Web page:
Is the Church Really that Bad?

I often hear people tell me that the Church has changed. Some told me that the Church has lost her ways. Others tell me that the leadership in the Church has misled, corrupted, and lied to people, hence leading us toward perdition and places where the Lord is no longer with us. Yes, I hear many negative things about the Church as a priest, especially why people have chosen not to be Catholics anymore. To be honest, too, I have seen not-so-pretty things within the Church that could scandalize, dishearten, or deter people from truly loving her. Yet, no matter what, my answer is (and hopefully, will always be) that I am proud to be a Catholic, especially as a priest, in the Church, because this has always been my place of refuge and rest through all the ups and downs of life. Perhaps you will think that I fit the stereotypical label, play the usual game, or sheepish in my thinking, but please let me share with you why the Church is always home for me.

Are there bad people in the Church? The answer is yes. There are bad people everywhere — any religion, any organization, or any society! However, these bad, rotten apples do not and cannot define the general and overall picture of who the Bridesmaid of Christ truly is in her identity, mission, and purpose. As a matter of fact, if we are really honest, each and every one of us has failed in our own ways of living up to the calling, vocation, and state of life that is given to each and every one of us to be holy, Christlike, and faith-filled. Therefore, to simply blame and reject the Church because of the failing of her children or members is to make excuses, negate, or deny our own responsibility and personal call to holiness. We can choose to let what seems to be wrong and negative hold us back or allowing that to spring us forward with greater commitment, love, and self-giving and sacrificial gift of discipleship.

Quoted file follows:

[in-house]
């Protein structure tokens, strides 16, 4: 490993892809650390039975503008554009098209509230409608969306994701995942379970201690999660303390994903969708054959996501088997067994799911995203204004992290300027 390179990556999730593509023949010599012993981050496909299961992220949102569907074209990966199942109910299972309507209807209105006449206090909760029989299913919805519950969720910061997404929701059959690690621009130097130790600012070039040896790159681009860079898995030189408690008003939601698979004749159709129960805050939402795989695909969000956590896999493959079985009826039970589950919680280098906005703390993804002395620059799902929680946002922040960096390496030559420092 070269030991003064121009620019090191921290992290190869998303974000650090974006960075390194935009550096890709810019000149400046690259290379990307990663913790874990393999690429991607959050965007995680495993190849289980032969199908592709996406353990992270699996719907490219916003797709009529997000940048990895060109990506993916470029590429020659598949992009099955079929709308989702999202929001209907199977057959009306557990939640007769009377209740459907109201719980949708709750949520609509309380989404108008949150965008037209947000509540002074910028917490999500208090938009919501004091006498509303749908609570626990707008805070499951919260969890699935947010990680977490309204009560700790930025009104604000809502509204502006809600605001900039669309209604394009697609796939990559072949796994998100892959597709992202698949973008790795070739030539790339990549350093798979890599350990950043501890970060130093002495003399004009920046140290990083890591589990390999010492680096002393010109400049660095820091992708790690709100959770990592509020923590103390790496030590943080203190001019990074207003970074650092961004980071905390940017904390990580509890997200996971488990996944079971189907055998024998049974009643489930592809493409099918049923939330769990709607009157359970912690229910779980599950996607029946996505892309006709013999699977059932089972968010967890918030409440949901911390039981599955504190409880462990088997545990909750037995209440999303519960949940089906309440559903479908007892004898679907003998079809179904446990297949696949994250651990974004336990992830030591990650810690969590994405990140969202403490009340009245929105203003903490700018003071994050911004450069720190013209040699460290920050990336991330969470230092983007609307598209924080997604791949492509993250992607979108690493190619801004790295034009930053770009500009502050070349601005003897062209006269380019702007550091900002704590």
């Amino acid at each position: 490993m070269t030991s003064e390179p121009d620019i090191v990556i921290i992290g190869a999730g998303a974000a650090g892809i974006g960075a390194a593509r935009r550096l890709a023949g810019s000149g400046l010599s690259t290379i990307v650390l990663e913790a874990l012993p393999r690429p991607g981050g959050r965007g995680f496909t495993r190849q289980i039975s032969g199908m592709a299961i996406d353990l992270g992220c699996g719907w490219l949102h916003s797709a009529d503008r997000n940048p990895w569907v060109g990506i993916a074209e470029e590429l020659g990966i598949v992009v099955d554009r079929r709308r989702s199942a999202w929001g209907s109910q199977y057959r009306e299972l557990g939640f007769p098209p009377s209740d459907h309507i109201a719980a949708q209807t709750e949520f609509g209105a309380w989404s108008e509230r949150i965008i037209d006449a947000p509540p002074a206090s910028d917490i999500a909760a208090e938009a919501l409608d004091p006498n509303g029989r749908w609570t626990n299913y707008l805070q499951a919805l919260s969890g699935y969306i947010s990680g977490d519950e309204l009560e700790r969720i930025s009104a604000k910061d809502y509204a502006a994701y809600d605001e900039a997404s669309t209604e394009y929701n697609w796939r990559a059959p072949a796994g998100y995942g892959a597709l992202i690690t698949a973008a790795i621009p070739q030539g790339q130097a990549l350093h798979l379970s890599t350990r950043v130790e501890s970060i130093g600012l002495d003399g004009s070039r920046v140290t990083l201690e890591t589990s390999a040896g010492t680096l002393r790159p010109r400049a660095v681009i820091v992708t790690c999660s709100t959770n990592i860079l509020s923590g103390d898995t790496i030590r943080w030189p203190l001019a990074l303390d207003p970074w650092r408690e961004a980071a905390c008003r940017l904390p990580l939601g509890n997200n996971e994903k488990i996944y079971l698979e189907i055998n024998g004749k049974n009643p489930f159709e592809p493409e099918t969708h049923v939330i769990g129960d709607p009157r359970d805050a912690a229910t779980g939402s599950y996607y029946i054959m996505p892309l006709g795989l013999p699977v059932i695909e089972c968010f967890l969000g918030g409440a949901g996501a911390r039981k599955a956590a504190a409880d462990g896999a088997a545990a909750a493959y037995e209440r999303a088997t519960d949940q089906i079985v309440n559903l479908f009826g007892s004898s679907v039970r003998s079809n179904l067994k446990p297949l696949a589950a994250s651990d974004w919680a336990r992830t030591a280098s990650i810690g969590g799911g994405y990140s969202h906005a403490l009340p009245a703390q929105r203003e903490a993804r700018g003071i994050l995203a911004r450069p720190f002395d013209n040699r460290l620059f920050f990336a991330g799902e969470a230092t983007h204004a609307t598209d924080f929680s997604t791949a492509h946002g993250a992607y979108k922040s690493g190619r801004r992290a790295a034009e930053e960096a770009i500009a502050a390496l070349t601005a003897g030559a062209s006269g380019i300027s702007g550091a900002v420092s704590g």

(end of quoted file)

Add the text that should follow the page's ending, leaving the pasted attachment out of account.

Historically speaking, ever since Emperor Constantine legalized Christianity and became a believer, a slew of his friends, powerful figures, and political families suddenly became Christians as well. From that time on, we can at least objectively trace things back to see the many corruptions, briberies, and mishaps in the Church that sprung from powerful families and people who tried to manipulate and wielded power both on the secular and ecclesiastical levels. Nevertheless, human brokenness, dissensions, disagreements, divisions, imperfections, betrayals, mishaps, and almost anything that we see today can be seen both in the Old and New Testaments, within salvation history from the Old Covenant to the time of the Lord Jesus Christ, as well as the early Church. The usual imperfections and scandals of human brokenness are not some recent novelties or failures because we can see the vestiges of Original Sin at work throughout human and salvation histories. Even with our best intentions, we still fall prone to the egocentric desires of our humanity to be like God and in control over others instead of the good of the Church.

Did the Lord walk away when people wanted to do evil things to Him? Did he stop caring for the people who did not welcome Him? What did He do in the midst of betrayals, abandonment, and isolation? Our Savior and Redeemer stood firm and stayed on course with His mission for the greater good and salvation of the world. Furthermore, when the early Church was scourged with dissensions, divisions, simony, and similar crimes, the Apostles simply exhorted the communities out of love, but they never left them. Therefore, to simply walk away, reject, or think that the Church is no longer our home because of this or that issue(s) is to simply treat her as an institution or consumeristic mean instead of the family of faith where we truly belong and love.